IT'S gone now, this old general store in Madison County, Va. An era passed and changes came. But the picture remains to remind us of another time. It is an honest photograph, a genuine testament to country life. Nothing has been arranged, nothing ``fudged'' to suit photographer R. Norman Matheny's eye.
``There was quite a small community in that valley some 18 years ago. I saw this store while driving around with my family. In that tiny town at that time there were two grocery stores - one fairly good-sized, the other smaller. They were from a former time. The post office was awarded back and forth between the two stores as the political winds shifted. At the time the photo was taken in 1971, the post office had moved to the other slightly bigger store, which was surviving a little better.''
The community was made up of 20 or fewer families - hardly enough to support one, let alone two, stores. The small store survived as long as the proprietor was alive, Matheny says. Her son devoted himself to her, supporting her by driving a school bus. The son told Matheny privately that there were almost no customers. There were a few current canned goods, but there were many more items on the shelf for which there was no demand, like the tins of tobacco from a company already defunct.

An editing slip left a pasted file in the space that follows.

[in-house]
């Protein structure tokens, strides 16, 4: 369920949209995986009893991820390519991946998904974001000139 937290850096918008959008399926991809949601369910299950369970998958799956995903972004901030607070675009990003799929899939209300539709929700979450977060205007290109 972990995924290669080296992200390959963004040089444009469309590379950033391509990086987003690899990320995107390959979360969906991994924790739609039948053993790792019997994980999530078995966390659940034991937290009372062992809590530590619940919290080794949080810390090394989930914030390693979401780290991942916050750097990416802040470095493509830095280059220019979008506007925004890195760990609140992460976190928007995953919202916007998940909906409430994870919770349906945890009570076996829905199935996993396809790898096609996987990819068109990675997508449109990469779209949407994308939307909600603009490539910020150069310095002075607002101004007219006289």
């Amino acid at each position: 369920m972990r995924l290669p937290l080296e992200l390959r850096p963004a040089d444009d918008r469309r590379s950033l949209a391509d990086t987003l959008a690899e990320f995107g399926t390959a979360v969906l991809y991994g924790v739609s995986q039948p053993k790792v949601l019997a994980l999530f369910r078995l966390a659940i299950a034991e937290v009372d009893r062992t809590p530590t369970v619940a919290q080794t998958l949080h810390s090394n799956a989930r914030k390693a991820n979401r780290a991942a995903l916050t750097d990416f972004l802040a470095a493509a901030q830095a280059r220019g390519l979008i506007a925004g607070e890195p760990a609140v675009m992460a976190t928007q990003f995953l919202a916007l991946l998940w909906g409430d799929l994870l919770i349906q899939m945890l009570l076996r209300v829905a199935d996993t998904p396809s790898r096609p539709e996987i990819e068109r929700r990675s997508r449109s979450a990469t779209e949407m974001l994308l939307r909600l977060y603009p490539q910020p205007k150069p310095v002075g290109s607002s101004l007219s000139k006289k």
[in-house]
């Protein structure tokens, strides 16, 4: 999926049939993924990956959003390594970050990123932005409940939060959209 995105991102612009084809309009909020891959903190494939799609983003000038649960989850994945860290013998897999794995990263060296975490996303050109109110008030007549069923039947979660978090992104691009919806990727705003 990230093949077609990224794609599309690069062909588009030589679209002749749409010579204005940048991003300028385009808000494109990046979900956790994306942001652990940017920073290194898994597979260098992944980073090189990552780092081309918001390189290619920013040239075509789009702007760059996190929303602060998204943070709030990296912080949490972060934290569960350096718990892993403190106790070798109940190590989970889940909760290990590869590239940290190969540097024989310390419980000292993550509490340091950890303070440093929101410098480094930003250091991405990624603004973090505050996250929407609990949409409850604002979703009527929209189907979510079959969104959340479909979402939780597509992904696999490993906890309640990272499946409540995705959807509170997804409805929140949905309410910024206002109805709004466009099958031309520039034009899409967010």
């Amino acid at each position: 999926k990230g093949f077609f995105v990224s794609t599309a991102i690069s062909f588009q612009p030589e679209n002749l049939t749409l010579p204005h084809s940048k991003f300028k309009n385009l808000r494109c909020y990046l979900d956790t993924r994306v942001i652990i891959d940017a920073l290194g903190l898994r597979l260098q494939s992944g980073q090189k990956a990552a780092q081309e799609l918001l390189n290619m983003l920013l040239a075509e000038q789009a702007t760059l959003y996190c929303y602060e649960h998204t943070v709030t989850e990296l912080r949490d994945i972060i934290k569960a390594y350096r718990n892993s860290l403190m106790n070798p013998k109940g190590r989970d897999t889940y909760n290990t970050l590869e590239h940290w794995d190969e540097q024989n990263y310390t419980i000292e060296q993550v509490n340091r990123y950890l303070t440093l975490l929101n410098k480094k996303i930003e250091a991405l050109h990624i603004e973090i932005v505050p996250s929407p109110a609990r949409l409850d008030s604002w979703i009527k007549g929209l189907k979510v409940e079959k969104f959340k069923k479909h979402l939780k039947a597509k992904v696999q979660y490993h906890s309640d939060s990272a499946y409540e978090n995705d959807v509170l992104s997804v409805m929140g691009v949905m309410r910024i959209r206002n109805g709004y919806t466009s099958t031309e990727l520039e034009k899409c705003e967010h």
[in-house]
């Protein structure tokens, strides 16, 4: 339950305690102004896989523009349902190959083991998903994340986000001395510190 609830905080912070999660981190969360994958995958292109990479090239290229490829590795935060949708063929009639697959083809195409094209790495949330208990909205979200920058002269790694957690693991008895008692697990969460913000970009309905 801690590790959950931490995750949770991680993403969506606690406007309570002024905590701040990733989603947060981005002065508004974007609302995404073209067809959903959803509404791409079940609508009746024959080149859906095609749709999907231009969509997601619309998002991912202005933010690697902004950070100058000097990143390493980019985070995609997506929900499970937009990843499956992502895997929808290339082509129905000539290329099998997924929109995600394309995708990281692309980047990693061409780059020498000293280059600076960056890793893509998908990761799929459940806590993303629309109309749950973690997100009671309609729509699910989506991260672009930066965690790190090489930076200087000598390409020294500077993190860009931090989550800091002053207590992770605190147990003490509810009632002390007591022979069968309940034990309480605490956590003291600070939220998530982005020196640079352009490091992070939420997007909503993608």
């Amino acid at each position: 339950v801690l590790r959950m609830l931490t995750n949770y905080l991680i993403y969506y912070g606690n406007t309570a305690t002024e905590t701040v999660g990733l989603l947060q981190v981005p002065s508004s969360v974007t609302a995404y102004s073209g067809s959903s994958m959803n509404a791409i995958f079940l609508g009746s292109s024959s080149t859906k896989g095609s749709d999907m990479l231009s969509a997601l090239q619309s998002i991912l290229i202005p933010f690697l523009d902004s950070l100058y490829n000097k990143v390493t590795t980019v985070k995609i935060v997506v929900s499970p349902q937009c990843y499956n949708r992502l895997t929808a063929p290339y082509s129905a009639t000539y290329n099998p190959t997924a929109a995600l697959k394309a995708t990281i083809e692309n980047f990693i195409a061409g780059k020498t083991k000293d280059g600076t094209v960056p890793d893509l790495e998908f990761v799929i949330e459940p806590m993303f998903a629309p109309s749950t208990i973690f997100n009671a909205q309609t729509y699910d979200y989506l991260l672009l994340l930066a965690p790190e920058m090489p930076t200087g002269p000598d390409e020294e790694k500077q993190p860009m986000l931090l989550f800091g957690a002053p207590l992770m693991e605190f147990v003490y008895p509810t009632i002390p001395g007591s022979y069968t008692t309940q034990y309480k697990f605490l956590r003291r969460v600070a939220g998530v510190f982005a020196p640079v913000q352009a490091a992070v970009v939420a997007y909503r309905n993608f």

But there were also museum-quality treasures - boxes of women's shoes from the 19th century, for example, and in the other store, hats - also very old - in big round boxes.
Artfully composed, the picture is first and foremost a document. ``It's hard for photographers to admit,'' says Matheny, ``but I feel that I'm more of a journalist than I am a photographer. I struggle even now, after three or more decades of taking pictures for the Monitor, thinking of content first.... A documentary photographer is dealing with elements he can't arrange. In that store, there was nothing arranged; the woman wasn't even looking up.''
But though the image captures life as it happens, it carries with it emotional implications. Even now, Matheny feels the call of his own past when he contemplates this picture of a bygone era.
``My grandmother was postmistress in a tiny class-four post office in Oregon, and she maintained a tiny grocery store, too - which does still exist - slightly larger than this one. I was seeing my own grandmother in there (she liked cats, too). I really saw my own family experience.''